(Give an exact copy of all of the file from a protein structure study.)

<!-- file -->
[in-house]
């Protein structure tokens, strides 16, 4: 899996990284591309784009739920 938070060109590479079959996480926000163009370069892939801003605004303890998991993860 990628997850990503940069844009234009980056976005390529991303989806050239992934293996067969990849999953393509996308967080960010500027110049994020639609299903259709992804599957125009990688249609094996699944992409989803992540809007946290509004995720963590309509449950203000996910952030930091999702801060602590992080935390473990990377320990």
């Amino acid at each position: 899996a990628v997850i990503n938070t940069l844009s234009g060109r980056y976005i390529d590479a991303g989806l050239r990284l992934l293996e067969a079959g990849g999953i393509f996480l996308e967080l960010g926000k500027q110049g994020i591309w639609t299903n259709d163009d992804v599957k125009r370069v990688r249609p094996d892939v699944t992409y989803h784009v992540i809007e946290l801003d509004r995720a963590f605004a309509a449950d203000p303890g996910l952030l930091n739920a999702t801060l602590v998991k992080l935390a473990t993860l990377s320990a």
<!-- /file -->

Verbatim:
[in-house]
């Protein structure tokens, strides 16, 4: 899996990284591309784009739920 938070060109590479079959996480926000163009370069892939801003605004303890998991993860 990628997850990503940069844009234009980056976005390529991303989806050239992934293996067969990849999953393509996308967080960010500027110049994020639609299903259709992804599957125009990688249609094996699944992409989803992540809007946290509004995720963590309509449950203000996910952030930091999702801060602590992080935390473990990377320990």
């Amino acid at each position: 899996a990628v997850i990503n938070t940069l844009s234009g060109r980056y976005i390529d590479a991303g989806l050239r990284l992934l293996e067969a079959g990849g999953i393509f996480l996308e967080l960010g926000k500027q110049g994020i591309w639609t299903n259709d163009d992804v599957k125009r370069v990688r249609p094996d892939v699944t992409y989803h784009v992540i809007e946290l801003d509004r995720a963590f605004a309509a449950d203000p303890g996910l952030l930091n739920a999702t801060l602590v998991k992080l935390a473990t993860l990377s320990a």